Manon Lüttichau (1900–1995), who was born a privileged noblewoman, untraditionally sought education and personal independence. She served as a charity worker for 10 years, then became the first paid social helper in Denmark. She was a pioneer for social workers as important professionals in hospital departments. She became inspired by many tours in Europe and the United States for studies of social work and social work education. ML was initiator of the establishment of the first social school. This happened at a time when economic crises and several social reforms increased the need for a professional social work profession. A group of enthusiastic academics and social workers established a volunteer working committee for foundation of a social school . Here it was discussed whether the school should be independence of religion. The result was an independent curriculum, a schedule, a small faculty, creation of teaching material and organisation of administration and practice placement. Development of social work ethics, holistic perspective, and casework were among the subjects in the professional education. ML became later the initiator of the Association for Educated Social Workers in Denmark and she was also serving in Burma for the UN as a social welfare advisor. Similarities and differences between the first education, ML’s viewpoints and modern social work education are identified. ML was living independent of class traditions and other people’s presumptions, but not a declared feminist.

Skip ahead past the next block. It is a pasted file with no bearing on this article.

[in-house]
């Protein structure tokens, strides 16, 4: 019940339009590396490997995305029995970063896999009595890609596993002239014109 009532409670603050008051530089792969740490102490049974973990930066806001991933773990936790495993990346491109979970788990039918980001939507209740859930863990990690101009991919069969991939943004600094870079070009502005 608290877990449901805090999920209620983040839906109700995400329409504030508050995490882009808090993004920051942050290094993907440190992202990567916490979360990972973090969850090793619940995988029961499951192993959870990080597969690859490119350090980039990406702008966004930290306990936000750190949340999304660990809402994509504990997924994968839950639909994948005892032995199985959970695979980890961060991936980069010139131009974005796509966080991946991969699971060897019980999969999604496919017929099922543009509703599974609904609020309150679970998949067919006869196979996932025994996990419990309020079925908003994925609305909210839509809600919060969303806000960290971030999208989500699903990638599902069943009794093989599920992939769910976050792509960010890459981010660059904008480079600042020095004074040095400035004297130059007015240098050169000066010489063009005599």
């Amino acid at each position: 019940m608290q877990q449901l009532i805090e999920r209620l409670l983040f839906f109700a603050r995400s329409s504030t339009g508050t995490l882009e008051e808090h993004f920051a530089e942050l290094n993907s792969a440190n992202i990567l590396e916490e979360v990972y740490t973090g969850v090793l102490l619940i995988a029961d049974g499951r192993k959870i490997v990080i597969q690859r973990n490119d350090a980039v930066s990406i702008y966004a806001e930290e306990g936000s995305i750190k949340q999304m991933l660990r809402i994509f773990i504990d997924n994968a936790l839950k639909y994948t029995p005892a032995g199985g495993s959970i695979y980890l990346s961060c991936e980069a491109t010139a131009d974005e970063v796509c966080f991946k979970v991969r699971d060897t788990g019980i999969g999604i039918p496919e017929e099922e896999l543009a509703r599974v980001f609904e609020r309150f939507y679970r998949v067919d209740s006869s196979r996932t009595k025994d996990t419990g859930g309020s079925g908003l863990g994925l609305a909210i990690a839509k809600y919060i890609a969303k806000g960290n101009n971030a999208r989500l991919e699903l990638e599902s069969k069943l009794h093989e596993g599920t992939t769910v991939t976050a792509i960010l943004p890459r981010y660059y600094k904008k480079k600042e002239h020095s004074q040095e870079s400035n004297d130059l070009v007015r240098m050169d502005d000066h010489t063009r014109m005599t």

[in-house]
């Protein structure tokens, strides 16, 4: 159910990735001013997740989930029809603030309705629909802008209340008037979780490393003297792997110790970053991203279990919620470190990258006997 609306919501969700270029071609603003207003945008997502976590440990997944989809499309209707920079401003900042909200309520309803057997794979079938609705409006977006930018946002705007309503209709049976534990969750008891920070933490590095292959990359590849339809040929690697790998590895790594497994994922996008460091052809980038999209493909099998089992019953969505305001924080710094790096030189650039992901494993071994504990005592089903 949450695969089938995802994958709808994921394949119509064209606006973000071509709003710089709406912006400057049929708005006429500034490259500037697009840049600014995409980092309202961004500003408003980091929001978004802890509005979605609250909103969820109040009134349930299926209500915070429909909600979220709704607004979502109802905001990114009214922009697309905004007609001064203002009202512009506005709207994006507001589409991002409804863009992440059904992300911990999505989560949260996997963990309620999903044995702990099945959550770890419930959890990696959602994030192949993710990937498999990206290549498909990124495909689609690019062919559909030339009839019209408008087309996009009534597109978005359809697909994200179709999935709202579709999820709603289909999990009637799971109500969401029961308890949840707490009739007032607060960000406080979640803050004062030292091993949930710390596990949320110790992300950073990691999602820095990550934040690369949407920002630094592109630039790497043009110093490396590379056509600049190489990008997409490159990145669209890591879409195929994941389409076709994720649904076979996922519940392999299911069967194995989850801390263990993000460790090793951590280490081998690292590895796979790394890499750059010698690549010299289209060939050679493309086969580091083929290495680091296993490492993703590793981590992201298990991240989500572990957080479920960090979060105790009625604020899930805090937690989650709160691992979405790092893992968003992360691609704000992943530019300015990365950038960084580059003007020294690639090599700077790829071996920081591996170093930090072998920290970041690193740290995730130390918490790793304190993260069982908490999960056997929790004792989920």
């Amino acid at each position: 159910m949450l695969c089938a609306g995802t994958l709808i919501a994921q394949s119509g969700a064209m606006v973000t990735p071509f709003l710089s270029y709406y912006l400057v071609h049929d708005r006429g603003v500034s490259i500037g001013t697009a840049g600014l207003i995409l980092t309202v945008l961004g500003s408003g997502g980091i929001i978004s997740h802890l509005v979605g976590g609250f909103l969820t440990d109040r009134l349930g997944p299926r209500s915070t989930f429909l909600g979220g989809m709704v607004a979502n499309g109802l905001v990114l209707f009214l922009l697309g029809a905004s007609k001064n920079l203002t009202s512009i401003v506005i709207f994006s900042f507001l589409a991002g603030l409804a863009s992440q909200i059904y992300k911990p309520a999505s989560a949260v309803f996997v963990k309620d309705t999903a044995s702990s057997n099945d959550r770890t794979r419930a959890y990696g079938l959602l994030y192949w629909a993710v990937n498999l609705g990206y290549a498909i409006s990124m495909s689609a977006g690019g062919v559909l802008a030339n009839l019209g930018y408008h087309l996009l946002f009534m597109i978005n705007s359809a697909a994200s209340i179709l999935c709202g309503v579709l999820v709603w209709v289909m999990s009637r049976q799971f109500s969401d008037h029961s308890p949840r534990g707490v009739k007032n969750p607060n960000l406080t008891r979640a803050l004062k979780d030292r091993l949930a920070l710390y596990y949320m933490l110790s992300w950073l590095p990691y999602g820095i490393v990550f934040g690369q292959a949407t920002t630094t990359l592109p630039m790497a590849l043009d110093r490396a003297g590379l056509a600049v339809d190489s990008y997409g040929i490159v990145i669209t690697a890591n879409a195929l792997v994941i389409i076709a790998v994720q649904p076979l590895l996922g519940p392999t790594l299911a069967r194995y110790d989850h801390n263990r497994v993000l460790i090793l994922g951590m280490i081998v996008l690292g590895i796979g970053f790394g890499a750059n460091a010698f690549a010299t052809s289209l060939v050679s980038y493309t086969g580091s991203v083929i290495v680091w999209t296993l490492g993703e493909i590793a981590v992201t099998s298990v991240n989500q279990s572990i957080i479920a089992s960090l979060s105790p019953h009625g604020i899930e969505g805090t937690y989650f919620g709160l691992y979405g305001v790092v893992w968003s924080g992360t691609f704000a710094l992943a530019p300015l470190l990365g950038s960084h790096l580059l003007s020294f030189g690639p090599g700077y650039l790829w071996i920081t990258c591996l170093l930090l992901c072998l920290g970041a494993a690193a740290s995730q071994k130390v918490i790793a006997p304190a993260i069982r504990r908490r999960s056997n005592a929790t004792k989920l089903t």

Florence Philpott (1909–1992) was a Canadian social worker and leader in the field. Philpott worked as a caseworker, community organizer, educator, and she was involved in social planning and policy development. Philpott demonstrated strong leadership in community organizations concerned with poverty, homelessness, and unemployment. As executive director of the Social Planning Council of Metropolitan Toronto, she mobilized a Needs and Resources Study that exposed inadequate relief rates and insufficient community support. Philpott contributed to the professionalization of social work in Canada as executive director of the Canadian Association of Social Workers in Ottawa from 1964 to 1971. Her extensive volunteer and work experience in the field of social work illustrates her commitment to advocating better relief rates for those living in poverty, guiding organizations in resource allocation, and promoting the role of social workers in the community.